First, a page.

In this dynamic report, Who Profits monitors, documents and analyzes the unfolding of the Covid-19 public health and economic crisis in occupied Palestine.
The present crisis caused by COVID-19 has laid bare the inequality and violence at the heart of the current global economic system where profit accumulation comes at the expense of our collective rights. As people live in fear and uncertainty of the unfolding crisis’ impact, governments and corporate capital are seizing the opportunity to tighten their control and generate profit.
In this dynamic report, Who Profits will monitor the developments on the ground, providing analysis and sources of the unfolding of the COVID-19 crisis in occupied Palestine. Monitoring developments in Palestine is crucial not because Palestine is an exceptional case, but precisely because it is not. As one political economist put it, Gaza (and Palestine more broadly) may be “the proverbial canary in the COVID-19 coal mine.”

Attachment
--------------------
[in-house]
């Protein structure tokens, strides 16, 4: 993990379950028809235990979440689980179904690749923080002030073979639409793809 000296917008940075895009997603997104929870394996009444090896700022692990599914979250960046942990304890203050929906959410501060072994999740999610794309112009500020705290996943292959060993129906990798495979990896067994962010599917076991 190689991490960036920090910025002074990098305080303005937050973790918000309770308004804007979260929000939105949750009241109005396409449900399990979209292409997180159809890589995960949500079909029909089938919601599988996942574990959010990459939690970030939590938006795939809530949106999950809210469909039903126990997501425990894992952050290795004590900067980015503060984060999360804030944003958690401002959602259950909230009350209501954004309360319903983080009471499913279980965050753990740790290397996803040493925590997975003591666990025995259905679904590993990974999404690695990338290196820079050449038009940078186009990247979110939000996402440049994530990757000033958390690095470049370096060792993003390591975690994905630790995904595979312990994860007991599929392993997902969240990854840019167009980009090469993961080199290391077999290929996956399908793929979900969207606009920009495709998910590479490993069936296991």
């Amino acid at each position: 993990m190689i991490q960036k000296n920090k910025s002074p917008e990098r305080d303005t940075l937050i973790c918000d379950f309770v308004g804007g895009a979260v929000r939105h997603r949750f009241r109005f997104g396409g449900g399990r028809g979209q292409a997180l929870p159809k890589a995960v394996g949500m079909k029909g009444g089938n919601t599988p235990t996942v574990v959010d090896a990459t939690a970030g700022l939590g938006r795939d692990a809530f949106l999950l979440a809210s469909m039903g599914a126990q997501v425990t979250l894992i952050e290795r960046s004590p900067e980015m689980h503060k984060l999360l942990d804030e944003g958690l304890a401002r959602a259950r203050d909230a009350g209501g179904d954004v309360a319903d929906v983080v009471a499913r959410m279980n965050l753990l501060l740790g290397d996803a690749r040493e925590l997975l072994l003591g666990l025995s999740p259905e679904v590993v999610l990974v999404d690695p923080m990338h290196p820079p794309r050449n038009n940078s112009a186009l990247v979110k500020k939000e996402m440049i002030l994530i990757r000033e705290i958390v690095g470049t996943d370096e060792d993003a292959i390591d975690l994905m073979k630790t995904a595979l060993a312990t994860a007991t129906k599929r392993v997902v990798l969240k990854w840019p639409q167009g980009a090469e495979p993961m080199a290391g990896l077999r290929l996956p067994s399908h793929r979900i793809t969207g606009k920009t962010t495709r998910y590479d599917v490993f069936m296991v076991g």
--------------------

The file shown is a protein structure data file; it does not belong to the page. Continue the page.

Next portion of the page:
There is no doubt that for Palestinians living under occupation, the acute shortage of testing kits, protective gear and ICU capacity is only the tip of the iceberg. A host of structural issues inevitably compound the virus’ devastating impact.
While it is still too early to tell how the COVID-19 will impact the global and local economy, we can begin by posing the right questions with the following framing in mind:
- COVID-19 is not operating in a vacuum. As it spreads through Israeli-occupied Palestinian and Syrian land, it is interacting with the structures of occupation which, while far from novel, are every bit as adaptive, resistant and continually mutating as any member of the corona family.
- COVID-19 will not function as a ‘Great Equalizer’ – The myth that a pandemic does not discriminate between the rich and the poor, the powerful and the dispossessed, is patently false. An occupied and besieged population and a systematically de-developed economy are particularly vulnerable to both COVID-19 and the economic fallout.
- Desperate times legitimize repressive measures. Declaring a state of emergency often provides the pretext for the introduction of new repressive and exploitative measures and the entrenchment and legitimization of existing ones.